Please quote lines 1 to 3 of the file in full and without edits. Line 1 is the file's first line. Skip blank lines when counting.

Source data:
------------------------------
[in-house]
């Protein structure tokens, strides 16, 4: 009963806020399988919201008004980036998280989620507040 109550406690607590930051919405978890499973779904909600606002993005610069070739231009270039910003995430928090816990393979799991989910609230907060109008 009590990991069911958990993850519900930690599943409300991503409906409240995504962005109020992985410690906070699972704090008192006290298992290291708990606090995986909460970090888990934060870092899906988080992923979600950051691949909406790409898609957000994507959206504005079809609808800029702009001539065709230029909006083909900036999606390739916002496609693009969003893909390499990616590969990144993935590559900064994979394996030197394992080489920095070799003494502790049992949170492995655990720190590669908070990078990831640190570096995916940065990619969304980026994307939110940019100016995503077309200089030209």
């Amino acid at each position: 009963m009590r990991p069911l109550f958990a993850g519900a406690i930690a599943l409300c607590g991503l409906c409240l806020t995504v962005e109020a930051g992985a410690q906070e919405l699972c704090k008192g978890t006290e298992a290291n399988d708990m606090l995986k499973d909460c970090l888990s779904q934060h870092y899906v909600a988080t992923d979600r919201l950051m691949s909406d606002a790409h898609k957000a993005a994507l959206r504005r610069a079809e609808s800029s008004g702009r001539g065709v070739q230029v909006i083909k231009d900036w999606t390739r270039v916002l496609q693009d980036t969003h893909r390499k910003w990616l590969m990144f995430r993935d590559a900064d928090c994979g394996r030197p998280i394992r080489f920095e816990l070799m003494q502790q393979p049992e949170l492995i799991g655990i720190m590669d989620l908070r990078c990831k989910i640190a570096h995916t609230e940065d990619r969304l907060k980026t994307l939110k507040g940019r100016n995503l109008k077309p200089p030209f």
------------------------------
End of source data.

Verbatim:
[in-house]
């Protein structure tokens, strides 16, 4: 009963806020399988919201008004980036998280989620507040 109550406690607590930051919405978890499973779904909600606002993005610069070739231009270039910003995430928090816990393979799991989910609230907060109008 009590990991069911958990993850519900930690599943409300991503409906409240995504962005109020992985410690906070699972704090008192006290298992290291708990606090995986909460970090888990934060870092899906988080992923979600950051691949909406790409898609957000994507959206504005079809609808800029702009001539065709230029909006083909900036999606390739916002496609693009969003893909390499990616590969990144993935590559900064994979394996030197394992080489920095070799003494502790049992949170492995655990720190590669908070990078990831640190570096995916940065990619969304980026994307939110940019100016995503077309200089030209």
């Amino acid at each position: 009963m009590r990991p069911l109550f958990a993850g519900a406690i930690a599943l409300c607590g991503l409906c409240l806020t995504v962005e109020a930051g992985a410690q906070e919405l699972c704090k008192g978890t006290e298992a290291n399988d708990m606090l995986k499973d909460c970090l888990s779904q934060h870092y899906v909600a988080t992923d979600r919201l950051m691949s909406d606002a790409h898609k957000a993005a994507l959206r504005r610069a079809e609808s800029s008004g702009r001539g065709v070739q230029v909006i083909k231009d900036w999606t390739r270039v916002l496609q693009d980036t969003h893909r390499k910003w990616l590969m990144f995430r993935d590559a900064d928090c994979g394996r030197p998280i394992r080489f920095e816990l070799m003494q502790q393979p049992e949170l492995i799991g655990i720190m590669d989620l908070r990078c990831k989910i640190a570096h995916t609230e940065d990619r969304l907060k980026t994307l939110k507040g940019r100016n995503l109008k077309p200089p030209f």